Tuesday, April 23, 2013

Click to Cure


In the thousands of years since the invention of medicine, we have cured and almost completely eradicated hundreds of disease, such as smallpox, polio, and the bubonic plague. One disease that we have yet to cure however, has been cancer. In fact, cancer is one of the most mindboggling diseases known to us. There is no guaranteed treatment that will be 100% effective, and to even stand a chance against it, you have to undergo horrible chemicals pumped into your body, radiation, and risky surgeries to remove it. Research into what causes, and can cure this disease, has been at a crawl due to the millions of factors that effect it. Trying to figure out all the variables, and how they effect a cancer cell would be something that only hundreds of supercomputers could do...or you know...you could ask the internet for help.

Cancer Research UK created an online interactive database called Click to Cure, that invites Internet users to aid in the fight against cancer, as long as they're willing to do a boring, repetitive task for free. Let's be honest, that's what we usually do anyway! I mean, how often can you harvest your virtual crops before it gets mind-numbing?

The idea came from various projects developed by astronomers, which use crowdsourcing to document millions of galaxies. Even though slides of human tissue are, as a whole, a lot less enthralling to look at than the eternal mysteries of the deep cosmos, people seem to be taking up the cause. When users log in to Click to Cure, they are met with a quick tutorial that demonstrates how to identify cancer cells by identifying their irregular shape and yellow color. After this, they're shown a series of slides and asked to identify what they see in each, and note the proportion of irregular cells that exist. This information gives crucial insight to researchers in determining which treatments are effective for each different type of cancer cell.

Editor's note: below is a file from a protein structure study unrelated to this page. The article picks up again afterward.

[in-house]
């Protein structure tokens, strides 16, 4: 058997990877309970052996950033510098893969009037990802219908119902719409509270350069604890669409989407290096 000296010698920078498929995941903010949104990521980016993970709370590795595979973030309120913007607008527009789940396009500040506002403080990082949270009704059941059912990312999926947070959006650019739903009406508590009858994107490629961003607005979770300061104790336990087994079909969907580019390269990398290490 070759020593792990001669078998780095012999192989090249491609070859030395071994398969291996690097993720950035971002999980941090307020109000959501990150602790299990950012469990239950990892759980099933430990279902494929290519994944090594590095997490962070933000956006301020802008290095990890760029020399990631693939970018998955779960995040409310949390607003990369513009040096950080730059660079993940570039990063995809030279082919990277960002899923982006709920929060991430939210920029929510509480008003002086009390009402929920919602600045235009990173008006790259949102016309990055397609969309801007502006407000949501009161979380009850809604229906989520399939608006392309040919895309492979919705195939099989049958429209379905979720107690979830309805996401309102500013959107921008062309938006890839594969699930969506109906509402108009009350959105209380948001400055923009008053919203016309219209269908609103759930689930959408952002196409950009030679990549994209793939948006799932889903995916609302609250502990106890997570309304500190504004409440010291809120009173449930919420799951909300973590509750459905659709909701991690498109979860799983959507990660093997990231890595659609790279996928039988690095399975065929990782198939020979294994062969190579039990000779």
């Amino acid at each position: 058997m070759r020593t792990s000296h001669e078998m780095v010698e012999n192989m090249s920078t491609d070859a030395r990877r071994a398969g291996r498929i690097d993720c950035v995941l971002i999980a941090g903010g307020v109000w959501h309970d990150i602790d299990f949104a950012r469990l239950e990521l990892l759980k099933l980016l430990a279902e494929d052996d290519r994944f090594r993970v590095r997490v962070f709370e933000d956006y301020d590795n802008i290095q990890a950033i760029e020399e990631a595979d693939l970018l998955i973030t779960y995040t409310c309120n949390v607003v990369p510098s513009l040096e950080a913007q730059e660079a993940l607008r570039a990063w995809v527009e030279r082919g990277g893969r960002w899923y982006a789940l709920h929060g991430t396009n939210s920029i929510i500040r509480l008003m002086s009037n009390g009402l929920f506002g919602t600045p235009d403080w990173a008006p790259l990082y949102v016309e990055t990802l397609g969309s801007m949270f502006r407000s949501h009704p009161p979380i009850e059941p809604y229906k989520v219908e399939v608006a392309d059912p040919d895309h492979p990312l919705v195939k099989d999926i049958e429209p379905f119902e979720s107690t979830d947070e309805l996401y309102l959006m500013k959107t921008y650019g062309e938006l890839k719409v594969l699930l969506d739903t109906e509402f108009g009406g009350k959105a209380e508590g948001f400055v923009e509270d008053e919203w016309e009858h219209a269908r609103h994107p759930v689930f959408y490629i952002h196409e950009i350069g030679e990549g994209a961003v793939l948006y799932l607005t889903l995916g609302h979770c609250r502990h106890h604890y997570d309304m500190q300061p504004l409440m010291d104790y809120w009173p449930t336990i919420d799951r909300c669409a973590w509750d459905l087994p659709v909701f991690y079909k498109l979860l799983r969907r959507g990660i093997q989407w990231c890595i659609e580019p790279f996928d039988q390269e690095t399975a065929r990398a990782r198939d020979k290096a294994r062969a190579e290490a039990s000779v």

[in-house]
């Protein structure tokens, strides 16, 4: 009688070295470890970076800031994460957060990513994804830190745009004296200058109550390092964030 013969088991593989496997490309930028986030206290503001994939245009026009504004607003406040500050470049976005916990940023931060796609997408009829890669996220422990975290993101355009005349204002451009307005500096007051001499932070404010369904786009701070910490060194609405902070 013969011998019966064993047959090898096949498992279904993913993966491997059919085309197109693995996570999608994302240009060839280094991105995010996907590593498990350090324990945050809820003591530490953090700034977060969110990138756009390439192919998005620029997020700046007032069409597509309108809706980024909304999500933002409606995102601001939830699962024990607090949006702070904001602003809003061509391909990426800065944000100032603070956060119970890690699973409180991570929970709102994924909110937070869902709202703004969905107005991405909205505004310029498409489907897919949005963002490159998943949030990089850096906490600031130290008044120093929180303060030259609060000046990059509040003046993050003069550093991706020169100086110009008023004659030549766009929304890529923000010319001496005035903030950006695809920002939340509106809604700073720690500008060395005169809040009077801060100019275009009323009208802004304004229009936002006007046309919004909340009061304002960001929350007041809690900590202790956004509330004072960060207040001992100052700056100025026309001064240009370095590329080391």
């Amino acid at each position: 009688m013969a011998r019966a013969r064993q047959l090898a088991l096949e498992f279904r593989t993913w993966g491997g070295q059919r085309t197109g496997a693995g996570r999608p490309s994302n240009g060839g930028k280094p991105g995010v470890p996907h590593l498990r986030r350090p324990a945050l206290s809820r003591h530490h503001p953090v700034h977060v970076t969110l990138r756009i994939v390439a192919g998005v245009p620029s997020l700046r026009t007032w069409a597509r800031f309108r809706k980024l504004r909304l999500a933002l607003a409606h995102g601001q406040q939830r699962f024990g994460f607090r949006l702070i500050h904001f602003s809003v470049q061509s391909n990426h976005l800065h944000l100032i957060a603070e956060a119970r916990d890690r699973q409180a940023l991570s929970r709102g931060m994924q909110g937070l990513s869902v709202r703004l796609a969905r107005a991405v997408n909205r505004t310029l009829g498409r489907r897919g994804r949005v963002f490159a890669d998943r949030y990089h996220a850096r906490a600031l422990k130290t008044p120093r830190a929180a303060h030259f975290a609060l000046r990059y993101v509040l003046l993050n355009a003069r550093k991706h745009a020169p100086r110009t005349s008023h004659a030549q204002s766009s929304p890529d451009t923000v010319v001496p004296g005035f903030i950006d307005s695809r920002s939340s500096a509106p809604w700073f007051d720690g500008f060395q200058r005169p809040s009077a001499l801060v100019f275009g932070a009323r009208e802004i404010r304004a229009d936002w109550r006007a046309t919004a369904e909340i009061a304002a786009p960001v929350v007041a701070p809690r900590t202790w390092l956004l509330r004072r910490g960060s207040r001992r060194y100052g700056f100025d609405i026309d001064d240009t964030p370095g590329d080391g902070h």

At the time this post went live, the combined force of cancer hatred on the Internet has analyzed over 1,072,203 of these cancerous images, and Cancer Research UK is convinced that a major cancer breakthrough is buried somewhere within their data. They estimate that they can condense research that normally would have taken years into only a few months.

So take a few minutes each day, let your virtual crops wait, an help kick cancer in the ass!


Love and Lightning Bugs,
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